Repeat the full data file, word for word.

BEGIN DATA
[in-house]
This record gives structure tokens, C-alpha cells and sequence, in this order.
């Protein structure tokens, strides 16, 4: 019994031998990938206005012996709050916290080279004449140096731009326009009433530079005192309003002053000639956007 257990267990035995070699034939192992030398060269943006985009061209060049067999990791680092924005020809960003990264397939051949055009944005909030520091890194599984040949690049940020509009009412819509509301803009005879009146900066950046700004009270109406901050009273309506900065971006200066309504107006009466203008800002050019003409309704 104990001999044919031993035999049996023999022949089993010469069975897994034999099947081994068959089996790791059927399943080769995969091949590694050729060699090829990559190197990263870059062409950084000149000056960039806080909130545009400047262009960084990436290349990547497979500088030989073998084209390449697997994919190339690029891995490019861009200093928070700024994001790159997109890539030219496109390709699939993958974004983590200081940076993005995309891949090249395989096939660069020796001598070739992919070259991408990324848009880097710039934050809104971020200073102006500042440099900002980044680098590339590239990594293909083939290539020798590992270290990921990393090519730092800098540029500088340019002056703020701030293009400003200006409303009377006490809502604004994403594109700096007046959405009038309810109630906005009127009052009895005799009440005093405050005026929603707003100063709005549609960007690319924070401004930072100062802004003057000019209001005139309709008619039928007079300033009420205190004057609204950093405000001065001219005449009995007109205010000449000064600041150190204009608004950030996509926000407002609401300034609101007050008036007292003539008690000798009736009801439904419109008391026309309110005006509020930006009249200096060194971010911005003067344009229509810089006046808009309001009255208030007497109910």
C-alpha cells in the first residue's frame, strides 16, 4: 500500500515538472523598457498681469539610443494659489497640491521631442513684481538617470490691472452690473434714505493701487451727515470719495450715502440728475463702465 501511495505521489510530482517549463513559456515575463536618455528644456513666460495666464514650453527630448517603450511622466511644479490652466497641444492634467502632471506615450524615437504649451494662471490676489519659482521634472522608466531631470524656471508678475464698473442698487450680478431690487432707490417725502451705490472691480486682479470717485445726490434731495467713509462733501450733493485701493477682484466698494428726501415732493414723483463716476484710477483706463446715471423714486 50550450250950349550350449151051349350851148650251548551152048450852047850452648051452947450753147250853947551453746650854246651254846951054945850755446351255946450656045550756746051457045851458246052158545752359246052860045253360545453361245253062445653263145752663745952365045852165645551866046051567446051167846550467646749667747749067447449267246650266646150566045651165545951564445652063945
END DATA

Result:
[in-house]
This record gives structure tokens, C-alpha cells and sequence, in this order.
């Protein structure tokens, strides 16, 4: 019994031998990938206005012996709050916290080279004449140096731009326009009433530079005192309003002053000639956007 257990267990035995070699034939192992030398060269943006985009061209060049067999990791680092924005020809960003990264397939051949055009944005909030520091890194599984040949690049940020509009009412819509509301803009005879009146900066950046700004009270109406901050009273309506900065971006200066309504107006009466203008800002050019003409309704 104990001999044919031993035999049996023999022949089993010469069975897994034999099947081994068959089996790791059927399943080769995969091949590694050729060699090829990559190197990263870059062409950084000149000056960039806080909130545009400047262009960084990436290349990547497979500088030989073998084209390449697997994919190339690029891995490019861009200093928070700024994001790159997109890539030219496109390709699939993958974004983590200081940076993005995309891949090249395989096939660069020796001598070739992919070259991408990324848009880097710039934050809104971020200073102006500042440099900002980044680098590339590239990594293909083939290539020798590992270290990921990393090519730092800098540029500088340019002056703020701030293009400003200006409303009377006490809502604004994403594109700096007046959405009038309810109630906005009127009052009895005799009440005093405050005026929603707003100063709005549609960007690319924070401004930072100062802004003057000019209001005139309709008619039928007079300033009420205190004057609204950093405000001065001219005449009995007109205010000449000064600041150190204009608004950030996509926000407002609401300034609101007050008036007292003539008690000798009736009801439904419109008391026309309110005006509020930006009249200096060194971010911005003067344009229509810089006046808009309001009255208030007497109910």
C-alpha cells in the first residue's frame, strides 16, 4: 500500500515538472523598457498681469539610443494659489497640491521631442513684481538617470490691472452690473434714505493701487451727515470719495450715502440728475463702465 501511495505521489510530482517549463513559456515575463536618455528644456513666460495666464514650453527630448517603450511622466511644479490652466497641444492634467502632471506615450524615437504649451494662471490676489519659482521634472522608466531631470524656471508678475464698473442698487450680478431690487432707490417725502451705490472691480486682479470717485445726490434731495467713509462733501450733493485701493477682484466698494428726501415732493414723483463716476484710477483706463446715471423714486 50550450250950349550350449151051349350851148650251548551152048450852047850452648051452947450753147250853947551453746650854246651254846951054945850755446351255946450656045550756746051457045851458246052158545752359246052860045253360545453361245253062445653263145752663745952365045852165645551866046051567446051167846550467646749667747749067447449267246650266646150566045651165545951564445652063945